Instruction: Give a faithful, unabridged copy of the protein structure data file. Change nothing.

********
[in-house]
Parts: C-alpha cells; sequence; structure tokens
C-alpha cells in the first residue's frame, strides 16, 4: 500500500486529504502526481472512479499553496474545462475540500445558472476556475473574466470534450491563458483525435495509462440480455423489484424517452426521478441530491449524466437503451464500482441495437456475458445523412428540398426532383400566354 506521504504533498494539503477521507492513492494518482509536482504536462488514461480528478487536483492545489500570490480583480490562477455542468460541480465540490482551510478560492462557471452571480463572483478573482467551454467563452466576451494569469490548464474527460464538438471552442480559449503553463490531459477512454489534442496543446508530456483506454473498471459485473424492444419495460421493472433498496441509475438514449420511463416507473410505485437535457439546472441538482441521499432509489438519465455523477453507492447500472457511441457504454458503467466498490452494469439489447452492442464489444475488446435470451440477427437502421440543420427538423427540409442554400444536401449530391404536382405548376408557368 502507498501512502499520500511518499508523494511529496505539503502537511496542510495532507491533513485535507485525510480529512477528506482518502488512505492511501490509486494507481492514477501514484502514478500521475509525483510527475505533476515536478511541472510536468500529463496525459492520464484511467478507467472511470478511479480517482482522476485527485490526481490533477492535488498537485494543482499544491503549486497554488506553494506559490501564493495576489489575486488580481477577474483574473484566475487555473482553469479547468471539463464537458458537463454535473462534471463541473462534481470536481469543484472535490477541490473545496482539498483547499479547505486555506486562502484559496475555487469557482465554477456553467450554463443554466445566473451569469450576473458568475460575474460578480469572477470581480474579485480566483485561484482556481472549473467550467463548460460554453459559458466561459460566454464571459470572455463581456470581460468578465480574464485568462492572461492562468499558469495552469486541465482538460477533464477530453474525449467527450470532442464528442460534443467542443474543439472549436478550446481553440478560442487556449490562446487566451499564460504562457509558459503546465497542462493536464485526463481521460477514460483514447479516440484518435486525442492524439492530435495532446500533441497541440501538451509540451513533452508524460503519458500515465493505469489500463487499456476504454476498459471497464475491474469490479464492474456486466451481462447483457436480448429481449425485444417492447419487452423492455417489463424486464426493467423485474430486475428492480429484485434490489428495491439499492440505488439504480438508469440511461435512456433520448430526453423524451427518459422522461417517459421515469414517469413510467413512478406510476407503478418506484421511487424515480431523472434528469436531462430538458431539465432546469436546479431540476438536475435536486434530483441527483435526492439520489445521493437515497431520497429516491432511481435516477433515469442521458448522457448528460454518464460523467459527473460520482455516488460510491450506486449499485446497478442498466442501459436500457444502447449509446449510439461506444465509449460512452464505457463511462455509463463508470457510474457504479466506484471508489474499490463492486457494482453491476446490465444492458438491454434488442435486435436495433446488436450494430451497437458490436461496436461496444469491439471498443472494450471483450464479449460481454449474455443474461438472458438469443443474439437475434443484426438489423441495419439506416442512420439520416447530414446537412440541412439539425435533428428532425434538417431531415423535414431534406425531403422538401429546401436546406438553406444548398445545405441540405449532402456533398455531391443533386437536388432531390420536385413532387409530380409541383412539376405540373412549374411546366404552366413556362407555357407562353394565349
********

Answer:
[in-house]
Parts: C-alpha cells; sequence; structure tokens
C-alpha cells in the first residue's frame, strides 16, 4: 500500500486529504502526481472512479499553496474545462475540500445558472476556475473574466470534450491563458483525435495509462440480455423489484424517452426521478441530491449524466437503451464500482441495437456475458445523412428540398426532383400566354 506521504504533498494539503477521507492513492494518482509536482504536462488514461480528478487536483492545489500570490480583480490562477455542468460541480465540490482551510478560492462557471452571480463572483478573482467551454467563452466576451494569469490548464474527460464538438471552442480559449503553463490531459477512454489534442496543446508530456483506454473498471459485473424492444419495460421493472433498496441509475438514449420511463416507473410505485437535457439546472441538482441521499432509489438519465455523477453507492447500472457511441457504454458503467466498490452494469439489447452492442464489444475488446435470451440477427437502421440543420427538423427540409442554400444536401449530391404536382405548376408557368 502507498501512502499520500511518499508523494511529496505539503502537511496542510495532507491533513485535507485525510480529512477528506482518502488512505492511501490509486494507481492514477501514484502514478500521475509525483510527475505533476515536478511541472510536468500529463496525459492520464484511467478507467472511470478511479480517482482522476485527485490526481490533477492535488498537485494543482499544491503549486497554488506553494506559490501564493495576489489575486488580481477577474483574473484566475487555473482553469479547468471539463464537458458537463454535473462534471463541473462534481470536481469543484472535490477541490473545496482539498483547499479547505486555506486562502484559496475555487469557482465554477456553467450554463443554466445566473451569469450576473458568475460575474460578480469572477470581480474579485480566483485561484482556481472549473467550467463548460460554453459559458466561459460566454464571459470572455463581456470581460468578465480574464485568462492572461492562468499558469495552469486541465482538460477533464477530453474525449467527450470532442464528442460534443467542443474543439472549436478550446481553440478560442487556449490562446487566451499564460504562457509558459503546465497542462493536464485526463481521460477514460483514447479516440484518435486525442492524439492530435495532446500533441497541440501538451509540451513533452508524460503519458500515465493505469489500463487499456476504454476498459471497464475491474469490479464492474456486466451481462447483457436480448429481449425485444417492447419487452423492455417489463424486464426493467423485474430486475428492480429484485434490489428495491439499492440505488439504480438508469440511461435512456433520448430526453423524451427518459422522461417517459421515469414517469413510467413512478406510476407503478418506484421511487424515480431523472434528469436531462430538458431539465432546469436546479431540476438536475435536486434530483441527483435526492439520489445521493437515497431520497429516491432511481435516477433515469442521458448522457448528460454518464460523467459527473460520482455516488460510491450506486449499485446497478442498466442501459436500457444502447449509446449510439461506444465509449460512452464505457463511462455509463463508470457510474457504479466506484471508489474499490463492486457494482453491476446490465444492458438491454434488442435486435436495433446488436450494430451497437458490436461496436461496444469491439471498443472494450471483450464479449460481454449474455443474461438472458438469443443474439437475434443484426438489423441495419439506416442512420439520416447530414446537412440541412439539425435533428428532425434538417431531415423535414431534406425531403422538401429546401436546406438553406444548398445545405441540405449532402456533398455531391443533386437536388432531390420536385413532387409530380409541383412539376405540373412549374411546366404552366413556362407555357407562353394565349